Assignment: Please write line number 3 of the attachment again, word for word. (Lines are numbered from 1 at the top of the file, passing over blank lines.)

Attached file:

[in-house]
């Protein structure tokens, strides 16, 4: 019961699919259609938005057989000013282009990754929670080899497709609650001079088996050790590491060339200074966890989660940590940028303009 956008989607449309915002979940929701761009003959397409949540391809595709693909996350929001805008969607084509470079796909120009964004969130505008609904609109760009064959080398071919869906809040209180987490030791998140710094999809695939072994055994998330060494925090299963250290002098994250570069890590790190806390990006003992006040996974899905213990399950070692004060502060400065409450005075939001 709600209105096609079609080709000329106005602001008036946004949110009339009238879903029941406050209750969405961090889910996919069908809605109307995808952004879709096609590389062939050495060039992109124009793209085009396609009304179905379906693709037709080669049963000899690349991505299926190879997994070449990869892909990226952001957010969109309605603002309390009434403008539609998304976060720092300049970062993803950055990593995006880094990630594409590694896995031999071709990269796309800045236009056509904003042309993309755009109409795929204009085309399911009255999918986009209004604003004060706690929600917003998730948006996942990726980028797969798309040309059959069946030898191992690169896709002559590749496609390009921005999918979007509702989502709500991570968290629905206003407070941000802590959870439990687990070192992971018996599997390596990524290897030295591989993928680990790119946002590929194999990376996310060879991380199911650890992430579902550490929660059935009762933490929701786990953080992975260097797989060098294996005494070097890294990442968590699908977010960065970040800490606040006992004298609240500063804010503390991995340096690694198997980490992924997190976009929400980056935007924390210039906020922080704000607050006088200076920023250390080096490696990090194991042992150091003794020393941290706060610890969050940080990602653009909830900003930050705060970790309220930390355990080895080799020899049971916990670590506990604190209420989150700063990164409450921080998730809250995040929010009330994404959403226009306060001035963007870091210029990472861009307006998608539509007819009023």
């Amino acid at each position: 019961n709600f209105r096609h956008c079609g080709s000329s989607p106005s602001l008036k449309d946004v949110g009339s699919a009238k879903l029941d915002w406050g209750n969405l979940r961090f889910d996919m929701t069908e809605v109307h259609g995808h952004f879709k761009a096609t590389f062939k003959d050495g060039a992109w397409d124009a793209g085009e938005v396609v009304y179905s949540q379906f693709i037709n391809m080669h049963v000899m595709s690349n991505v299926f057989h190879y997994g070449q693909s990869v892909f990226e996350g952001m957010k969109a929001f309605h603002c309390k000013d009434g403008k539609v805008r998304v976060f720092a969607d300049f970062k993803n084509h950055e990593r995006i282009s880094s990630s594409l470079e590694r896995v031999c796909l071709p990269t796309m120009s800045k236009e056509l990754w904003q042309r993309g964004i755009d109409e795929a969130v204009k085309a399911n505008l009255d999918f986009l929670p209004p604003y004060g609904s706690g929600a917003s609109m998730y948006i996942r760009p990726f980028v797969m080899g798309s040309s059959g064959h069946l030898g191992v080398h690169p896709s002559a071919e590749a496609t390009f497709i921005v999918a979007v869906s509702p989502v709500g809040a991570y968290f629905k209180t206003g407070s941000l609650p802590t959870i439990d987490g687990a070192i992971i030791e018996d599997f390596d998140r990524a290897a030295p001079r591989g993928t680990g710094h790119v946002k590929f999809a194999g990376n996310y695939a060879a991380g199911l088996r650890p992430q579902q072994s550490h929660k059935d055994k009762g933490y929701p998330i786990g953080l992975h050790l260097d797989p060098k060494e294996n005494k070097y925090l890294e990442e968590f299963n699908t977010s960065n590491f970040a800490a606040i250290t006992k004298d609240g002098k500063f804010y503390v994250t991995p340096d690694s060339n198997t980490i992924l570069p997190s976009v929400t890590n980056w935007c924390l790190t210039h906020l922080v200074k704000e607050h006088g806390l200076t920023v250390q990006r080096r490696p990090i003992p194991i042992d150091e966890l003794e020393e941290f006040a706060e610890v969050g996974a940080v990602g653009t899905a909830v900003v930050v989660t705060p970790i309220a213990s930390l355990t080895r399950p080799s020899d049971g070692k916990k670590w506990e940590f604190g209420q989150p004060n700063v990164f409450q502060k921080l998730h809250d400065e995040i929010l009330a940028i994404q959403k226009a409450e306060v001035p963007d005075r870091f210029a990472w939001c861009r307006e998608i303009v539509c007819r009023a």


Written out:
């Amino acid at each position: 019961n709600f209105r096609h956008c079609g080709s000329s989607p106005s602001l008036k449309d946004v949110g009339s699919a009238k879903l029941d915002w406050g209750n969405l979940r961090f889910d996919m929701t069908e809605v109307h259609g995808h952004f879709k761009a096609t590389f062939k003959d050495g060039a992109w397409d124009a793209g085009e938005v396609v009304y179905s949540q379906f693709i037709n391809m080669h049963v000899m595709s690349n991505v299926f057989h190879y997994g070449q693909s990869v892909f990226e996350g952001m957010k969109a929001f309605h603002c309390k000013d009434g403008k539609v805008r998304v976060f720092a969607d300049f970062k993803n084509h950055e990593r995006i282009s880094s990630s594409l470079e590694r896995v031999c796909l071709p990269t796309m120009s800045k236009e056509l990754w904003q042309r993309g964004i755009d109409e795929a969130v204009k085309a399911n505008l009255d999918f986009l929670p209004p604003y004060g609904s706690g929600a917003s609109m998730y948006i996942r760009p990726f980028v797969m080899g798309s040309s059959g064959h069946l030898g191992v080398h690169p896709s002559a071919e590749a496609t390009f497709i921005v999918a979007v869906s509702p989502v709500g809040a991570y968290f629905k209180t206003g407070s941000l609650p802590t959870i439990d987490g687990a070192i992971i030791e018996d599997f390596d998140r990524a290897a030295p001079r591989g993928t680990g710094h790119v946002k590929f999809a194999g990376n996310y695939a060879a991380g199911l088996r650890p992430q579902q072994s550490h929660k059935d055994k009762g933490y929701p998330i786990g953080l992975h050790l260097d797989p060098k060494e294996n005494k070097y925090l890294e990442e968590f299963n699908t977010s960065n590491f970040a800490a606040i250290t006992k004298d609240g002098k500063f804010y503390v994250t991995p340096d690694s060339n198997t980490i992924l570069p997190s976009v929400t890590n980056w935007c924390l790190t210039h906020l922080v200074k704000e607050h006088g806390l200076t920023v250390q990006r080096r490696p990090i003992p194991i042992d150091e966890l003794e020393e941290f006040a706060e610890v969050g996974a940080v990602g653009t899905a909830v900003v930050v989660t705060p970790i309220a213990s930390l355990t080895r399950p080799s020899d049971g070692k916990k670590w506990e940590f604190g209420q989150p004060n700063v990164f409450q502060k921080l998730h809250d400065e995040i929010l009330a940028i994404q959403k226009a409450e306060v001035p963007d005075r870091f210029a990472w939001c861009r307006e998608i303009v539509c007819r009023a």